Current research

 

Research to find other high-risk mutations that might explain why some families have more breast cancer cases has not been fruitful, suggesting that those mutations do not exist or are very, very rare.  Researchers, instead, have turned their attention to gene changes that are more common but are associated with only minor increases in risk of breast cancer.  Explaining these gene changes might help us understand how genes play a role in the breast cancer risk. However, it will be a long time before it is clear whether these more common gene changes can help us distinguish low-risk women from high-risk women in the general population.  

 

 

Who should go for genetic testing?

 

It is important to know that most women don't have a family history of breast cancer, and for women who are diagnosed with breast cancer, only a small percentage of them had a family history of breast cancer.

 

Currently, we don't recommend genetic testing for these common gene changes because we don't know enough about them to reliably predict a woman's risk of breast cancer. Although direct-to-consumer genetic tests are available on the market, genetic testing should never be considered without the advice of your family doctor.

 

Because mutations that cause hereditary breast cancer are so rare, geneticists don't think the general population needs widespread screening. Women with multiple relatives with breast cancer or other cancers, or with relatives with breast cancer at a young age, should speak first with their family doctor. The family doctor may refer some women with a strong family history of cancer to a genetic counselor, who can help them decide if genetic testing is right for them. Genetic counselors also help people concerned about their family history to understand the risk and benefits of genetic testing.  

 

Breast cancer prevention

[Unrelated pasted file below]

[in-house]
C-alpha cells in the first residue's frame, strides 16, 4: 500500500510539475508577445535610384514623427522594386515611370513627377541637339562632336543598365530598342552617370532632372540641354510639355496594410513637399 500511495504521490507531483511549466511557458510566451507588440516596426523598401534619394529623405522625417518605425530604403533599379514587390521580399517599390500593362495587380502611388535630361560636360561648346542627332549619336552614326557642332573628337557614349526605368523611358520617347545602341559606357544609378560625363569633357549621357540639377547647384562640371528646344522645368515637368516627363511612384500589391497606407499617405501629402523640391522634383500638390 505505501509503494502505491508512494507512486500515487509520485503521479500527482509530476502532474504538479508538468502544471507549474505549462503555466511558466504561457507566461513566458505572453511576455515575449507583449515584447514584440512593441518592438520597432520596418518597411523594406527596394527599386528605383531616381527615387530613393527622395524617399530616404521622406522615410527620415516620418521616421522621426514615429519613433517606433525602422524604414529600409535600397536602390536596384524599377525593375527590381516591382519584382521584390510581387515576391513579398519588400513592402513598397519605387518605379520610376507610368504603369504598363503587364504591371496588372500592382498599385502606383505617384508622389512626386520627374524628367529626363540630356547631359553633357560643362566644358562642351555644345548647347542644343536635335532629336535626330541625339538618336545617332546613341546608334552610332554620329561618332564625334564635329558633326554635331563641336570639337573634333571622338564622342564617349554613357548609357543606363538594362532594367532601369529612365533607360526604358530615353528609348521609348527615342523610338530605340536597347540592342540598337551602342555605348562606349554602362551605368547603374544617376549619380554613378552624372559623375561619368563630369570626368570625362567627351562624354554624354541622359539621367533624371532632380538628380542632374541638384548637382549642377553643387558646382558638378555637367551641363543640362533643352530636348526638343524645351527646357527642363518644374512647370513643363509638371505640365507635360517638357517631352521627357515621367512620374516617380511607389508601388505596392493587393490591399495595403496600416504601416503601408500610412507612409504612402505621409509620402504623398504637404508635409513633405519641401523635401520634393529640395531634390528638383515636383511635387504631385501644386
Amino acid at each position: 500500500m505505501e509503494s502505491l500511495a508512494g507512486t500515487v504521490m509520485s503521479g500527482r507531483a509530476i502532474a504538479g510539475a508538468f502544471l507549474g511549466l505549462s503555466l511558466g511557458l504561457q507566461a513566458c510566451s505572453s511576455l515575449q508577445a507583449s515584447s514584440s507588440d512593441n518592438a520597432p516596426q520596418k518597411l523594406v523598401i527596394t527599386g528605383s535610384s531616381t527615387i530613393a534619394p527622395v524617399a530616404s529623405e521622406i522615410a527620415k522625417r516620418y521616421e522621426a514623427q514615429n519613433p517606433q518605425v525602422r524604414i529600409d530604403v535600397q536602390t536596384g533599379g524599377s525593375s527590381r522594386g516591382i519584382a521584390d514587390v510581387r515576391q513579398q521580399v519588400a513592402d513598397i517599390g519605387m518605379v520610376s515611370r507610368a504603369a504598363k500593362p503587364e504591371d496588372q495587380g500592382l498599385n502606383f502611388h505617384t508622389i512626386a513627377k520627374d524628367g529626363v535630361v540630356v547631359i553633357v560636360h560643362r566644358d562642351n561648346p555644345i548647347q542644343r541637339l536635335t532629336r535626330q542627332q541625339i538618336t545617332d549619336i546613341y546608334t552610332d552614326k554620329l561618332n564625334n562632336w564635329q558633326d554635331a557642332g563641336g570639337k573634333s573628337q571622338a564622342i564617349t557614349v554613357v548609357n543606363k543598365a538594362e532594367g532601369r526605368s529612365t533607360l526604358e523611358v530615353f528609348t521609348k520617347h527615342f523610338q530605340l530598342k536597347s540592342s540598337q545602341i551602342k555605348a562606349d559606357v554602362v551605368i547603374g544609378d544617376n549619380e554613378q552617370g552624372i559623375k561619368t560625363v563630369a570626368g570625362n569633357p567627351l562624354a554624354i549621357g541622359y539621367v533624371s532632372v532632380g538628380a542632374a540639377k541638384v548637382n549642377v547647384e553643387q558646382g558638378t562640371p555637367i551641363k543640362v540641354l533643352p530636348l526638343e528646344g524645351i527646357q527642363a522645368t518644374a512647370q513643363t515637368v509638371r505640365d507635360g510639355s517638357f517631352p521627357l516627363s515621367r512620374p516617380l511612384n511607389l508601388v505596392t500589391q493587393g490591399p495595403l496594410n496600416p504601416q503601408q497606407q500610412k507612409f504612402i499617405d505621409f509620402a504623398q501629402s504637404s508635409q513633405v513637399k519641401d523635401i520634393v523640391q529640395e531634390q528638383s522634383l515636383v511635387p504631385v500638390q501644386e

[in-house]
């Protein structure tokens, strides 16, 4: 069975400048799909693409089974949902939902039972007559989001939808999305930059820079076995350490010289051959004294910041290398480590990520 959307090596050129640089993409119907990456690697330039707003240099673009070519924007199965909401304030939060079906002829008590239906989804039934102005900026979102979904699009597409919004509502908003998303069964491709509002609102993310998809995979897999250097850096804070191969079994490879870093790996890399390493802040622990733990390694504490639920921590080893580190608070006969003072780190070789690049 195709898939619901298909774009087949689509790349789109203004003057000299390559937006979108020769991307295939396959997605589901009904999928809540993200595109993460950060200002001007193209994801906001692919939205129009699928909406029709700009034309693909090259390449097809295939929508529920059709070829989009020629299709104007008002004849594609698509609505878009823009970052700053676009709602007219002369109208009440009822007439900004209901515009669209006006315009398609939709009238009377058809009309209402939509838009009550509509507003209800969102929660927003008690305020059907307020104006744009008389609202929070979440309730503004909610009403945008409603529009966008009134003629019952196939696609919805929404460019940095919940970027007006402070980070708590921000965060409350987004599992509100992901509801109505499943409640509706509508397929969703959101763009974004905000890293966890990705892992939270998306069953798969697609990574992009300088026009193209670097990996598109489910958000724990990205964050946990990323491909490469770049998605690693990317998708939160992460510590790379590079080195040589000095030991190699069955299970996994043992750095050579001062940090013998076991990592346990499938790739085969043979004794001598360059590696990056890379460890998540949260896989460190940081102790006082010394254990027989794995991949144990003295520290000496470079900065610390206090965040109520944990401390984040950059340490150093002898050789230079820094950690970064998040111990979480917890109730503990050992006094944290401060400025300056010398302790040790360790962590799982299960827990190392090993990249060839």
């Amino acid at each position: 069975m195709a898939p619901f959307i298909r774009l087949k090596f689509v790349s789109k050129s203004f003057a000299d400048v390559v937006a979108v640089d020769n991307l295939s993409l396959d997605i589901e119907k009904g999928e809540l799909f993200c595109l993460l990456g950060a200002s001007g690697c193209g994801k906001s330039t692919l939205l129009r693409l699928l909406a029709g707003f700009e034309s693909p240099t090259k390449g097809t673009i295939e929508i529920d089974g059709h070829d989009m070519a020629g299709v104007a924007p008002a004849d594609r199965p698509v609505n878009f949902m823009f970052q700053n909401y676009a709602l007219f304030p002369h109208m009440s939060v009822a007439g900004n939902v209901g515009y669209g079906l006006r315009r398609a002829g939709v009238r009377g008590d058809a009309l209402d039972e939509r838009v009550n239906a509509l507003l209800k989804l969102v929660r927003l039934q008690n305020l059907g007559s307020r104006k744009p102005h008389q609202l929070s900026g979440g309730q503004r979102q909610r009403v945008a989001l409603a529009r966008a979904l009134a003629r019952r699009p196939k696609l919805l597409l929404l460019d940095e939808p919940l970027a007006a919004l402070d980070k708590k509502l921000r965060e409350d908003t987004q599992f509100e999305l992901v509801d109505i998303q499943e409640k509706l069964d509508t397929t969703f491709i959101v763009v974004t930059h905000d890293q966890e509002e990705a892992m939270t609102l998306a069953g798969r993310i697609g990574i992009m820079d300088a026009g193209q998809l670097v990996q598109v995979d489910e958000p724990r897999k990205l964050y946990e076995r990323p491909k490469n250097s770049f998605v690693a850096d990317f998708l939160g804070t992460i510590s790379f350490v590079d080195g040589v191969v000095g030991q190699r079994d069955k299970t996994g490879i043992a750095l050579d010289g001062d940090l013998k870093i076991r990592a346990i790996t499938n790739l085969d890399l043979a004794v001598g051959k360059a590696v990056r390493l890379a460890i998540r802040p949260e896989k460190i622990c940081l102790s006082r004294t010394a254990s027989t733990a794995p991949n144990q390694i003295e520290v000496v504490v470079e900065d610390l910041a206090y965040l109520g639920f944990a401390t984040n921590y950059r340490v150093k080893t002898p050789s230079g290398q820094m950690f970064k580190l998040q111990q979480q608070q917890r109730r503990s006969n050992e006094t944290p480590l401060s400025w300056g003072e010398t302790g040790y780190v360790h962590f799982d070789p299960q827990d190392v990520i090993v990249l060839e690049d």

Women who do undergo genetic testing and find out that they have a mutation that gives them a very high risk of breast cancer do have options to help lower their risk of breast cancer. One option is removing their breasts (prophylactic mastectomy), or removing their ovaries (prophylactic oophorectomy). Studies suggest that these procedures can decrease the risk of breast cancer considerably for women at very high risk. However, it's important to note that not all women who choose this surgery would have developed breast cancer, and there is no way to know ahead of time if this surgery will benefit a particular woman. Some women would not benefit from the surgery, but they would still have to deal with its after effects. Women who have a known genetic mutation and are considering this surgery should get a second opinion before deciding.

 

A less drastic measure for high-risk women is chemoprevention, the use of certain drugs to reduce the risk of cancer. These include tamoxifen, raloxifene, and other drugs. If you're at high risk, speak to your doctor to learn more because each of these drugs also can have side effects that need to be considered.

 

Still, no single medicine, procedure, or genetic test can guarantee that you won't develop breast cancer, since most breast cancers are NOT inherited.  But we do know which behaviors can help reduce your risk of developing breast cancer. The American Cancer Society recommends:

  • Getting regular, intentional physical activity
  • Minimizing lifetime weight gain by eating and drinking fewer calories and getting regular physical activity
  • Avoiding or limiting intake of alcoholic beverages


Gaudet is director of genetic epidemiology for the American Cancer Society.

Comments

3/15/2012 7:43:47 PM #

Alice Cleveland Fellers